Hulk Hogan. Despite the popularity of ‘Stone Cold’ Steve Austin and The Rock, the merchandising success of John Cena, or Ric Flair’s status as wrestling’s greatest worker Hulkamania’s peak, Hogan will always be the world’s most famous wrestler. There have been bigger draws and many better workers, but Hogan is the man who led wrestling into the mainstream and so remains the wrestler non-fans are most likely to have heard of.
It’s this status as an immense cultural icon that makes his current predicament so sad. His back is an absolute mess, he’s been through a messy divorce with his first wife Linda, and he’s burnt numerous bridges with the multi-billion dollar WWE. ‘The Hulkster’ was left with no choice but to sign with TNA, North America’s very distant number two promotion.
When Hogan signed with TNA in autumn 2009 it was talked about as the turning point for the organisation. A year and a half later everyone can see the deal for what it was all along: a broken down, past his prime, former leading man doing whatever it takes to keep his name alive and money rolling in.
In his time with the company Hogan has smartly limited his number of matches and physical angles. Well, I say smartly, but it would have been better for all involved if he had simply stuck to a spokesperson role, appearing every few weeks to hype matches and put over talent in promos. That would have allowed his first match to be built naturally over a course of months, creating a sense of anticipation rather than apathy.
By jumping into his first match just two months after his television debut, and having that match take place on iMPACT, TNA signalled to fans loud and clear that there was nothing special about the occasion. It was business as usual: no aura, no sense of purpose and no big match feel. Considering Hogan’s status it would have been simple to create all of those things for his first TNA match. But, as always, TNA got it wrong.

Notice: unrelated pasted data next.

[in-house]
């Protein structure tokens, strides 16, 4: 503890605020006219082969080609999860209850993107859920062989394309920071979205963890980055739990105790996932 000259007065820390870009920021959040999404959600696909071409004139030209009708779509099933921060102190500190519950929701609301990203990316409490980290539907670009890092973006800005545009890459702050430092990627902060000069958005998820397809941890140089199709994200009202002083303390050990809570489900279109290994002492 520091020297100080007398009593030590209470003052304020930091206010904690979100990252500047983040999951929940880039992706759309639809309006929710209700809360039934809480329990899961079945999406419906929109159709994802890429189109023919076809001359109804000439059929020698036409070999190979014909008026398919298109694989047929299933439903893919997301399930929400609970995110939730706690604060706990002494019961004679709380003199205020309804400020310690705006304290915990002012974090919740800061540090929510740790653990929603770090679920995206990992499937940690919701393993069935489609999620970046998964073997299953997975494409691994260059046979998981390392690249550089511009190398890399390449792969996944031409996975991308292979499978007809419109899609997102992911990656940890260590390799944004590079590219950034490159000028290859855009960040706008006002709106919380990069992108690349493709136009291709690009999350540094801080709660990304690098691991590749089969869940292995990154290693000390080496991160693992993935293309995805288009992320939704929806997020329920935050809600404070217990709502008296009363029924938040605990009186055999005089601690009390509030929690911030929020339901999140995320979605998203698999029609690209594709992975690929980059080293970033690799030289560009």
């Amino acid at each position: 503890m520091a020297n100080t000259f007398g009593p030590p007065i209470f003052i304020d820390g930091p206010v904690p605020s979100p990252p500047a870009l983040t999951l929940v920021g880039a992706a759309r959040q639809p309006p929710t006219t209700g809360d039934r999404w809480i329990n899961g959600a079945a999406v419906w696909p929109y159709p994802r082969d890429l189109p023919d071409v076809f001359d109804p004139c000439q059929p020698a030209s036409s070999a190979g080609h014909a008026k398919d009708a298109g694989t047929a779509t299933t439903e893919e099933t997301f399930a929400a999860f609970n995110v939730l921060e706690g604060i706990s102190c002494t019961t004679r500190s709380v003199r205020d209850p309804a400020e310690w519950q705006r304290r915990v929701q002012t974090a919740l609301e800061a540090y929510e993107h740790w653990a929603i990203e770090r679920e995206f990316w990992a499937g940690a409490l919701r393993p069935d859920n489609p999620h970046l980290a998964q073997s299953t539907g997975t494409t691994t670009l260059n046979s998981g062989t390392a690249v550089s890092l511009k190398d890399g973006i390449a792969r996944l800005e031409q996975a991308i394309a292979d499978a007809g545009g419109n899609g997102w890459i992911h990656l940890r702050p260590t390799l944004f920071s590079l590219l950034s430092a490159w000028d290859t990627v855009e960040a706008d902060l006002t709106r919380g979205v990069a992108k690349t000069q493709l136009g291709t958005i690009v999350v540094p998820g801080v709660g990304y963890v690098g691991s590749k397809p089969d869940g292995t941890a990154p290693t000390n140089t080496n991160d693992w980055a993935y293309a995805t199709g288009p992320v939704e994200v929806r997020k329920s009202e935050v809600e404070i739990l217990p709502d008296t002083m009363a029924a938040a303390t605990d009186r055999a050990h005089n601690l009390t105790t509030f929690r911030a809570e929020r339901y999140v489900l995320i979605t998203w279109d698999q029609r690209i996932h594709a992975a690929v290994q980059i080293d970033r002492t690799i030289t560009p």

Making matters worse is the fact that ‘The Hulkster’ had to have back surgery later in 2010. This resulted in him being off TV for several weeks, meaning he couldn’t even appear in the limited capacity he should have been used in from the start. It was a further drain on TNA’s finances.
As things stand right now Hogan is being told by numerous doctors that he should never wrestle again. Typically, Hogan has stated in several interviews that he plans to wrestle again. His target is to have his next match in summer or autumn this year.
He could not do anything more stupid. If doctors are telling him not to wrestle then there are clearly very serious medical concerns surrounding the issue. TNA pay-per-views attract only around 10,000 buys each, and typically take place in a studio that holds only a few hundred people. Is it worth risking paralysis for such small numbers?
My hope is that Hogan realises this before it’s too late, scraps his current plans and waits his contract out while doing everything he can to get TNA and its wrestlers (the people who will hopefully be carrying the company long after Hogan’s gone) as much mainstream media attention as he can. With his established name and status that is the one thing Hogan can do for the struggling company with greater success than anyone else.
Getting the rub from Hogan in an interview can still mean something in the wrestling business. Getting a win over him means nothing now. The sooner he, Vince Russo, Eric Bischoff, and Dixie Carter realise and accept this, the better things will be for everyone.